(Source: Fire Engineering.com)
Drone technology is developing rapidly. They are already being used by the military, and in some states, also by law enforcement. NC State University is one of the universities at the forefront of this revolution. In the last few years, there has been a wide variety of advanced programs and projects dedicated to drone research at NC State, ranging from new kinds of flight systems to drones that help forest rangers track animals.
Following last year’s first ever Cent-mesh challenge, the professors leading it came up with the idea of the Firefighting Drone Challenge. The objective is to design a drone that is helpful to the firefighters.
After holding meetings with firefighters from different fire departments including the Chapel Hill, North Carolina Fire Department, a new firefighting drone concept was born. Controlled by an operator standing outside of a burning building, the drone provides FPV (first person view) with visual and infrared cameras, and can fly into the building through open windows and doors and identify trapped people and hot spots inside before the firefighters perform a full sweep. To make this all happen quickly, the drone also has on-board autonomous obstacle avoidance technology that steers the drone away from walls, ceilings, and floors. This enables the operator to navigate the drone through the building quickly, without the fear of colliding into anything.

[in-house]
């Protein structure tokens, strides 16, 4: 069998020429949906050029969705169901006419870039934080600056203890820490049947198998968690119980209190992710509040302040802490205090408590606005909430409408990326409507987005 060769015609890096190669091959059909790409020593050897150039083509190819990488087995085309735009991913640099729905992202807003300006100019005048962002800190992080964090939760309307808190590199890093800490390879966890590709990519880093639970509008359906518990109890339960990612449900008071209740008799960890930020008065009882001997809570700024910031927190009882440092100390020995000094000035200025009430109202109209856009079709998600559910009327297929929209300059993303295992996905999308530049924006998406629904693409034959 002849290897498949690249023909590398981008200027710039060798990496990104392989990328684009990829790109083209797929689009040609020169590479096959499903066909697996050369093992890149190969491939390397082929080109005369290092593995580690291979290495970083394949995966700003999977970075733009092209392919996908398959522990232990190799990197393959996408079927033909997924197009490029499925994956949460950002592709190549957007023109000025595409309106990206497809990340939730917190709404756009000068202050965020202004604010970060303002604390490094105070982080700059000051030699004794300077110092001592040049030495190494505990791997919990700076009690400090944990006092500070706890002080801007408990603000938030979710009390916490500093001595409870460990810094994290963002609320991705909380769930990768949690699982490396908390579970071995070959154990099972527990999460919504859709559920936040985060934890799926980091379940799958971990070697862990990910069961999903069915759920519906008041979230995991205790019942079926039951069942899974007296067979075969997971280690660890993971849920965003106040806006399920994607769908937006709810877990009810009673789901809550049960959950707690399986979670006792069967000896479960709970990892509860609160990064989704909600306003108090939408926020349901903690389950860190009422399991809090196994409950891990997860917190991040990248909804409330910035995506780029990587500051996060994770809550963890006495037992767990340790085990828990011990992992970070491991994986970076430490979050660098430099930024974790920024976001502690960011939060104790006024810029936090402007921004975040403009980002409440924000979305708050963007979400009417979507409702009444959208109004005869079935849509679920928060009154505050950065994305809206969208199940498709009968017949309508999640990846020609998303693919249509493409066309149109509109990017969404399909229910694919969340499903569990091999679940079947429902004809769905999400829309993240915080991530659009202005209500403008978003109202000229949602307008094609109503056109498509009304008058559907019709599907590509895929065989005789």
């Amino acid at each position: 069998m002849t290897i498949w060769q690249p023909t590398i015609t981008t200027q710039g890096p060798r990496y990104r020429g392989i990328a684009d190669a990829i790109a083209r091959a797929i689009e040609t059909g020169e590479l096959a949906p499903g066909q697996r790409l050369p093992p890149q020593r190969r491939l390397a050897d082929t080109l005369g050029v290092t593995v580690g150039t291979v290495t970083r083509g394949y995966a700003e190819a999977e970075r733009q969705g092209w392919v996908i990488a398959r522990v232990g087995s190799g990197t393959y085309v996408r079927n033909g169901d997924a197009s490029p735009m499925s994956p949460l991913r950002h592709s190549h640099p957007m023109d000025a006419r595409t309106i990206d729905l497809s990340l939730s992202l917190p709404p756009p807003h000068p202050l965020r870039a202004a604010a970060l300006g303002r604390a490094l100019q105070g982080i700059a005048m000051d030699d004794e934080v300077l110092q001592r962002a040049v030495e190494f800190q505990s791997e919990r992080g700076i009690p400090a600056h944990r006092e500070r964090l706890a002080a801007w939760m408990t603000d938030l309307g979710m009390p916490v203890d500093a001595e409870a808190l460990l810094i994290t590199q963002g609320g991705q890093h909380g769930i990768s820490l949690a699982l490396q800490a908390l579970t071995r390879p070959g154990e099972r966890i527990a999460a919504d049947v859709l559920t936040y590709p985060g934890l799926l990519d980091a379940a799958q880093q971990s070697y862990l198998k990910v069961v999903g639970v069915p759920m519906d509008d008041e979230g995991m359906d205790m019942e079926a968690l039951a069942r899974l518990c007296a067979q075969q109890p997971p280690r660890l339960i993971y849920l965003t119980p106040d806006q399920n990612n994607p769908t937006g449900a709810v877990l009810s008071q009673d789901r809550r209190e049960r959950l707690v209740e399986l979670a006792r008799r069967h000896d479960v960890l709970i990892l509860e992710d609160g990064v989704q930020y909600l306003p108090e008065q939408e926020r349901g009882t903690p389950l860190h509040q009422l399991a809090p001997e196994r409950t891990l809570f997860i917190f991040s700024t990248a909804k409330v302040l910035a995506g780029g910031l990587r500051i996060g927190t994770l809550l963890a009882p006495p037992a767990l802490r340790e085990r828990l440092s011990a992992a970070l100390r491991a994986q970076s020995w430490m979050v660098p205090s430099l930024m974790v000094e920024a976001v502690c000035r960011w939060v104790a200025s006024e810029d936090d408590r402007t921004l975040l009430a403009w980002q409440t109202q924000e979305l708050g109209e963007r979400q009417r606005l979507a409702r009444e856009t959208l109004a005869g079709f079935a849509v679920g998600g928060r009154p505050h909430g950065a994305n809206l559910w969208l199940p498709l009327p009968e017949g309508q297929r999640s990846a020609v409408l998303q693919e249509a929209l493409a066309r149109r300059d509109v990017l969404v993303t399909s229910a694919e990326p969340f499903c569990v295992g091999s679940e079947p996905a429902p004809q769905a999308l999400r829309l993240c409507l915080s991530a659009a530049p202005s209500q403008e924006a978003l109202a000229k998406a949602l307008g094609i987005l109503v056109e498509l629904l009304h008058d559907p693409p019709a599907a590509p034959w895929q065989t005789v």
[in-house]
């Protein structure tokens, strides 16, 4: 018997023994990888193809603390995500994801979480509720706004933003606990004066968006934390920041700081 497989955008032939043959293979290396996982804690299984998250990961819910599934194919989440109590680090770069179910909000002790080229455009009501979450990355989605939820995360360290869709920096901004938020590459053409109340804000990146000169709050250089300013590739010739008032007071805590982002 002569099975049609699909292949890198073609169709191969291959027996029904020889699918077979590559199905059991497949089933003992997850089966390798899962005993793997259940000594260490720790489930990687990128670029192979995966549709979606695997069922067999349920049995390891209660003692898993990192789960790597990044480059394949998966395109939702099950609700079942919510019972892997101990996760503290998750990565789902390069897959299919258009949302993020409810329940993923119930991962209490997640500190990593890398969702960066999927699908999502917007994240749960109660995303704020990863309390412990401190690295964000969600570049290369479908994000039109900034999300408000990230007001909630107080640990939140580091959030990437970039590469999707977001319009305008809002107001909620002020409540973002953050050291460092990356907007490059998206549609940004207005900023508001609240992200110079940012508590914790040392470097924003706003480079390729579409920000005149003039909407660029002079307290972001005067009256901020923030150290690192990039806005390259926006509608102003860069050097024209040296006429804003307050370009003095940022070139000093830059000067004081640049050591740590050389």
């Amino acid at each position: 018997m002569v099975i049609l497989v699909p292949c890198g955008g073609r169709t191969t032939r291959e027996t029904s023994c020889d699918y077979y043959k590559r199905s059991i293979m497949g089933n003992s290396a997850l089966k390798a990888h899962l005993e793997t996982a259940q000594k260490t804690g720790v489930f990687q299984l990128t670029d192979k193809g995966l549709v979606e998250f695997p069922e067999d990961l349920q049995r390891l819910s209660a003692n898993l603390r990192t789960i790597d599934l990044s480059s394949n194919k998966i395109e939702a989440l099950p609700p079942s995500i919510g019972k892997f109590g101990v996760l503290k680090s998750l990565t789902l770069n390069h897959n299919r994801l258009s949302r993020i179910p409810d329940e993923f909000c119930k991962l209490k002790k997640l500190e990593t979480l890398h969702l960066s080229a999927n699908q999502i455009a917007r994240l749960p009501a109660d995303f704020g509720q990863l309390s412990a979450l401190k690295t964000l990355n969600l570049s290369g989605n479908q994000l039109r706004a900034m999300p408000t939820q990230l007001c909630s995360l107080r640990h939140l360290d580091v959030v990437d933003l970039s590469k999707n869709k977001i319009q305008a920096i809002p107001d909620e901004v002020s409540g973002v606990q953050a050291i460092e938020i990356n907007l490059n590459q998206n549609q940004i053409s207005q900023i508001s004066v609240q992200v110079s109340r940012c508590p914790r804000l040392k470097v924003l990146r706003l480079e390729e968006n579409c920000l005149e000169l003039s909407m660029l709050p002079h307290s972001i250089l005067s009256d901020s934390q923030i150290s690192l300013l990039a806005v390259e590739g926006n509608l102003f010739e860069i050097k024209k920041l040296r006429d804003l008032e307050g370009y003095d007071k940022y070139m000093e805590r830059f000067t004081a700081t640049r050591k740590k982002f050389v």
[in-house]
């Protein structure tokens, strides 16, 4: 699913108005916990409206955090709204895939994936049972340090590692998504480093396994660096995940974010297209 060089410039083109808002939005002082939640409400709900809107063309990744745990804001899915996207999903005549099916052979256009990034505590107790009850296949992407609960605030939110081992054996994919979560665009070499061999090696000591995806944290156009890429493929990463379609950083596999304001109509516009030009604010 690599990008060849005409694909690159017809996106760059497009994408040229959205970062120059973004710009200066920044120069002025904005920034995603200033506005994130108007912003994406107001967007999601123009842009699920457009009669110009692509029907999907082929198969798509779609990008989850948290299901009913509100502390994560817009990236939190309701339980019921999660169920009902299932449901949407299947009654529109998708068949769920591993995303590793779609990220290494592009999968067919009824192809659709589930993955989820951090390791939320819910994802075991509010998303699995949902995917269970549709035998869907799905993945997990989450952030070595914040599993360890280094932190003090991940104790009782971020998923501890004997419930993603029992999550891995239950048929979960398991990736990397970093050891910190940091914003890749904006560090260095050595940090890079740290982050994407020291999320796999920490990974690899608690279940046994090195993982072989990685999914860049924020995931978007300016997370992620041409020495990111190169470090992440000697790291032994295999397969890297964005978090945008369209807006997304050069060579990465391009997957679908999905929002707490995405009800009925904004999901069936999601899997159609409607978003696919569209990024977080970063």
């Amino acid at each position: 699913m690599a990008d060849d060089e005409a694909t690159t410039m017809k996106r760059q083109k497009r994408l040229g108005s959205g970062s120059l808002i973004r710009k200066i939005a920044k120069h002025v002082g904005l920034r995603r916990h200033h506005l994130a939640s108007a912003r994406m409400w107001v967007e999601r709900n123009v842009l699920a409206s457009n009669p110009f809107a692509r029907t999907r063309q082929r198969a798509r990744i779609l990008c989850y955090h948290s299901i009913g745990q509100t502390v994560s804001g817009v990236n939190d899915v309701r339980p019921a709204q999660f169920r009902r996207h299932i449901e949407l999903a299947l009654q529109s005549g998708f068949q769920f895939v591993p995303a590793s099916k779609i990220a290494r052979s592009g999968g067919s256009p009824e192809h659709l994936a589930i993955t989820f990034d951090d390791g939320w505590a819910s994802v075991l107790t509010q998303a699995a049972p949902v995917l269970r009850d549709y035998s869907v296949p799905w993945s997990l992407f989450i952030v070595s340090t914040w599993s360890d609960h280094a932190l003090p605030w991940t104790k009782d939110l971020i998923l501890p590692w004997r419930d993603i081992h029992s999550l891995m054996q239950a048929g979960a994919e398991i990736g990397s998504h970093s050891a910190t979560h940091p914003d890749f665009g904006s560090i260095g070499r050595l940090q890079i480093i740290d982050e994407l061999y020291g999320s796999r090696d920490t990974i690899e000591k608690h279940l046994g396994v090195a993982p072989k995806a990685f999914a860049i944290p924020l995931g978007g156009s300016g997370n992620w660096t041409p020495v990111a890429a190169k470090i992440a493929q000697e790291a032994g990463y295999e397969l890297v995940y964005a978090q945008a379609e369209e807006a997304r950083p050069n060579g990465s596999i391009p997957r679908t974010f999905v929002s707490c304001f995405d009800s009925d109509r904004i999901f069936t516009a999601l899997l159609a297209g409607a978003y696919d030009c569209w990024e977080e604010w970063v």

This new concept drone promises to reduce the time to clear a building or find a distressed inhabitant. This will also help save the lives of firefighters, who at this time, have to crawl into buildings and look for survivors using a FLIR camera manually. The new sensors are also low-cost so that the price-point of the drone can be low and affordable to the many underfunded firefighting departments.
The Firefighting Drone Challenge began last year with several teams working in parallel on different modules of the system. The effort in the first six months led to the solution to the most important technology obstacles, among them, a much reduced size of the platform to enable it to more easily fly through door openings, and the verification of a new obstacle avoidance technology. Currently and for the next several months the students will be integrating the newly developed modules as well as refining them. The first prototype is expected to be completed at the end of April 2015, with integrated functionality.